Manager Matt Williams said it best: “It’s one of those nights where things just didn’t go right.”
The Philadelphia Phillies (48-61) beat up on Gio Gonzalez, tacking five runs on him in under four innings, while the Washington Nationals (58-48) could not score enough to keep up with their own sieve-like bullpen, even after Cliff Lee left with an injury, eventually losing 10-4.
Gonzalez did not look comfortable in his abbreviated outing. He would continually attempt to loosen his shoulder after pitches, never seeming to settle in. It showed in the results, as the Phillies lit him up. In 3.2 innings, Gonzalez allowed five runs on eight hits and a walk, while striking out just two. He had been faring well as of late, having ceded just seven runs in his past six starts, but looked to be having trouble with his shoulder once again tonight.
While Gonzalez labored, Lee mowed the Nats down. He retired the first seven batters he faced before Danny Espinosa doubled, but just two batters later, he left the game with an injury. He was pitching well to that point: 2.2 IP, 1 H, 0 ER, 0 BB, 4 K. News would later break that Lee had re-injured his left elbow flexor, an injury that cost him two months in its first iteration. Though there has been no official word, many have speculated that Lee, tragically, may be done for the season.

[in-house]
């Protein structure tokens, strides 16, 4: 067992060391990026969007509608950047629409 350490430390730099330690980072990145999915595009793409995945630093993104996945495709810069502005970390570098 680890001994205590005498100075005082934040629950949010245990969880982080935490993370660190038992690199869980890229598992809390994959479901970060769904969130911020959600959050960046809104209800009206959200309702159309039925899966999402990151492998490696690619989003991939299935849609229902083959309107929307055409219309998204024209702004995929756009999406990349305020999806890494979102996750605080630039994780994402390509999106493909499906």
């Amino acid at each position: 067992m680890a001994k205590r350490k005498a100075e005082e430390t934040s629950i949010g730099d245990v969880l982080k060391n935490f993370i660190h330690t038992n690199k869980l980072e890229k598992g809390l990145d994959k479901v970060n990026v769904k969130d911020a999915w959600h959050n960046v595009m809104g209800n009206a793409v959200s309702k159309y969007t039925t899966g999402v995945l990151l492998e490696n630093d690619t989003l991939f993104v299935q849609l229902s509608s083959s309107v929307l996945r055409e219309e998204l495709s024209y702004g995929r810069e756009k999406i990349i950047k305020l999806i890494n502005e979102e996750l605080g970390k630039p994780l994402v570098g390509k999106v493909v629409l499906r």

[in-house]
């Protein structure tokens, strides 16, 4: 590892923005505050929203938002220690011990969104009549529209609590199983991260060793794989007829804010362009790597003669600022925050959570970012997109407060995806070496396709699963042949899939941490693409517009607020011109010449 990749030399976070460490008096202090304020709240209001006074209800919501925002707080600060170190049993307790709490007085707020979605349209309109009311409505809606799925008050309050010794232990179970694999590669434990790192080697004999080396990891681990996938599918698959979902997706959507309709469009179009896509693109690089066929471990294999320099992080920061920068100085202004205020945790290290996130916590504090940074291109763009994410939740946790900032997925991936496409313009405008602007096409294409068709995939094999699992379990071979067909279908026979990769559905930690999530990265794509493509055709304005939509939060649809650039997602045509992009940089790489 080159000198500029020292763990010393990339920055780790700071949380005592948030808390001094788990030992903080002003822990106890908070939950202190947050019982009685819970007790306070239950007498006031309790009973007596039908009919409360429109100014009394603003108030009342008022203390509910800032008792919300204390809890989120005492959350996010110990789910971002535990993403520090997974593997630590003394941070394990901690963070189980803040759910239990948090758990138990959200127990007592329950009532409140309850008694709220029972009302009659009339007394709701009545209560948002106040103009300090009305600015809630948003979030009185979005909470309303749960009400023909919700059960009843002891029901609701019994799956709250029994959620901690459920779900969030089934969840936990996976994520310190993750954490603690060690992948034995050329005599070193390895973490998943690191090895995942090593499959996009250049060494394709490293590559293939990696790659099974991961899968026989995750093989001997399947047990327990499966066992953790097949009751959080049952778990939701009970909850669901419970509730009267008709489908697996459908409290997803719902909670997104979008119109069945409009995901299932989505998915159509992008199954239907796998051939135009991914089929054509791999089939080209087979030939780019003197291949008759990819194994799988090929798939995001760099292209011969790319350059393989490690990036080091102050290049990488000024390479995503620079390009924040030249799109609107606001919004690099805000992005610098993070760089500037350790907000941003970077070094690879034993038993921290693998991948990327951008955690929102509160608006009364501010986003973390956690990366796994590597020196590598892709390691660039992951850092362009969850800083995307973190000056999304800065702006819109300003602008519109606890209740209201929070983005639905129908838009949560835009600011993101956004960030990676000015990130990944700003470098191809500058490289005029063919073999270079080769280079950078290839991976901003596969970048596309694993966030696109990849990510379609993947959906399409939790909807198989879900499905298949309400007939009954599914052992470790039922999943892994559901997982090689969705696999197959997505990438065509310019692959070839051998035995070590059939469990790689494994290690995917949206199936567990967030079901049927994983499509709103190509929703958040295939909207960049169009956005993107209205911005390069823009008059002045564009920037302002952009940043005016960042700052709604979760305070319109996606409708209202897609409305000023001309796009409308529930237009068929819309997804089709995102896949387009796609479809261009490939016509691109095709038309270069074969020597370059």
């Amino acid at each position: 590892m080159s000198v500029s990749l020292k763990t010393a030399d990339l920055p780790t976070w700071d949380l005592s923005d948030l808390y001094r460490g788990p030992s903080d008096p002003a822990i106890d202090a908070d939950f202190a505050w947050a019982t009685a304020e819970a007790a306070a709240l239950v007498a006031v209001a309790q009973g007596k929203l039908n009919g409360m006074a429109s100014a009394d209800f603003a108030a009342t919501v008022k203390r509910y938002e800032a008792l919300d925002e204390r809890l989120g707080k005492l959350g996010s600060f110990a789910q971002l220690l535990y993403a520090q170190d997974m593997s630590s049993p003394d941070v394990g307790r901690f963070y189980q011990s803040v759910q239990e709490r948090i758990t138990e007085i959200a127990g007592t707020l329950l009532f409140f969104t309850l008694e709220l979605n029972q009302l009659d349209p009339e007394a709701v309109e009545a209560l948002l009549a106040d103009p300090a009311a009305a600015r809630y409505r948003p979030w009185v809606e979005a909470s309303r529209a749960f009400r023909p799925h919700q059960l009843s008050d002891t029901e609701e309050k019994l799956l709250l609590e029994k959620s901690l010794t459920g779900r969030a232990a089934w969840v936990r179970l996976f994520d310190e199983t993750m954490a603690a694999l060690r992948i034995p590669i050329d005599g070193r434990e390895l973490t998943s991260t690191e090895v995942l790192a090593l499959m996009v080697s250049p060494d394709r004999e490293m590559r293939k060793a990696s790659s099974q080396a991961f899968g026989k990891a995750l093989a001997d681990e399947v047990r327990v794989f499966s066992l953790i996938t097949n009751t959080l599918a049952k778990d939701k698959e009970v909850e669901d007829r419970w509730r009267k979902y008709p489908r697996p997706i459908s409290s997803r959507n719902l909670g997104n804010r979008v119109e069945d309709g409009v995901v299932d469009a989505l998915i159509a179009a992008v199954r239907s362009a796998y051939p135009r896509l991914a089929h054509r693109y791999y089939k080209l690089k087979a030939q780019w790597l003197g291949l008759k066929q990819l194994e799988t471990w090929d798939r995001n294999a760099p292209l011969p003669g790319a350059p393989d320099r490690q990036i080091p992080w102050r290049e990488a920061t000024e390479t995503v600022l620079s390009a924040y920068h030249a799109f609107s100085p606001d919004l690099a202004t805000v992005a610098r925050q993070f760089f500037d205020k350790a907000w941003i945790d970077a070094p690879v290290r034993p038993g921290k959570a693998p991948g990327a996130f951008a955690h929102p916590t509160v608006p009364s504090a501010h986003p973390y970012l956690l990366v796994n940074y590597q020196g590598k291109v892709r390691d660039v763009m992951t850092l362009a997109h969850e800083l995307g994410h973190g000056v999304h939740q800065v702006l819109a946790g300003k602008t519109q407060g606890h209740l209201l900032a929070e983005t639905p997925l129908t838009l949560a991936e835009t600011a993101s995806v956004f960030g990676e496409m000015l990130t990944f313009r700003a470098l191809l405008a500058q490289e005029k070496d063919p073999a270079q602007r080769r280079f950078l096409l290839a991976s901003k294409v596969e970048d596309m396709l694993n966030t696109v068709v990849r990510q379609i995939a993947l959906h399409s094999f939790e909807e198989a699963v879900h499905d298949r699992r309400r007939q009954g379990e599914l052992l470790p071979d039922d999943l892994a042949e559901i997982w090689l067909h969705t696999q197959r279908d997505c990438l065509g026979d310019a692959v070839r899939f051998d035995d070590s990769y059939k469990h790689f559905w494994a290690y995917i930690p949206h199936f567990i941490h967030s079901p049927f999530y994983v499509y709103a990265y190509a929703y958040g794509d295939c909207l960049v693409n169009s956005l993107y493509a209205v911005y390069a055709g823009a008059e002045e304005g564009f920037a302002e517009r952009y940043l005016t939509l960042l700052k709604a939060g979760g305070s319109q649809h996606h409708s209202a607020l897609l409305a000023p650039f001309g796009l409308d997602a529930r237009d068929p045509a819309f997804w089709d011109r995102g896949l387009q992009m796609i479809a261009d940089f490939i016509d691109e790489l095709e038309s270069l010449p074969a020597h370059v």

The Phillies scored all of their runs off of Gonzalez in the top of the fourth, in which he faced nine batters and seven reached base. His cause was not helped by some poor defense in the frame. Espinosa threw home on a bunt and failed to get the runner instead of taking the out at third, while Ian Desmond flubbed a double play ball and forced the Nats to take just one out. In fact, the Nats struggled with the leather all night. In addition to the two miscues mentioned above, Anthony Rendon uncharacteristically committed a pair of errors as he missed on two throws to first base.
Though they fell into an early hole, the Nats did not quit without a fight. A Wilson Ramos single got the Nats on the board in the fourth, and Denard Span drove in two with a single in the fifth. But things deflated from there. The Phillies scored five more runs off the Nats’ bullpen, two off of Jerry Blevins and three off of Craig Stammen, while the Nats could only manage one more. Over these past four games, the Nats’ bullpen has been an unmitigated disaster, ceding 21 hits and 14 runs in just 11.1 innings. Fortunately, these things do not last forever, and the Nats are likely near the end of this ignominious streak. The same goes for the eight straight homer-less games, a season high for the team.
Ugly as tonight was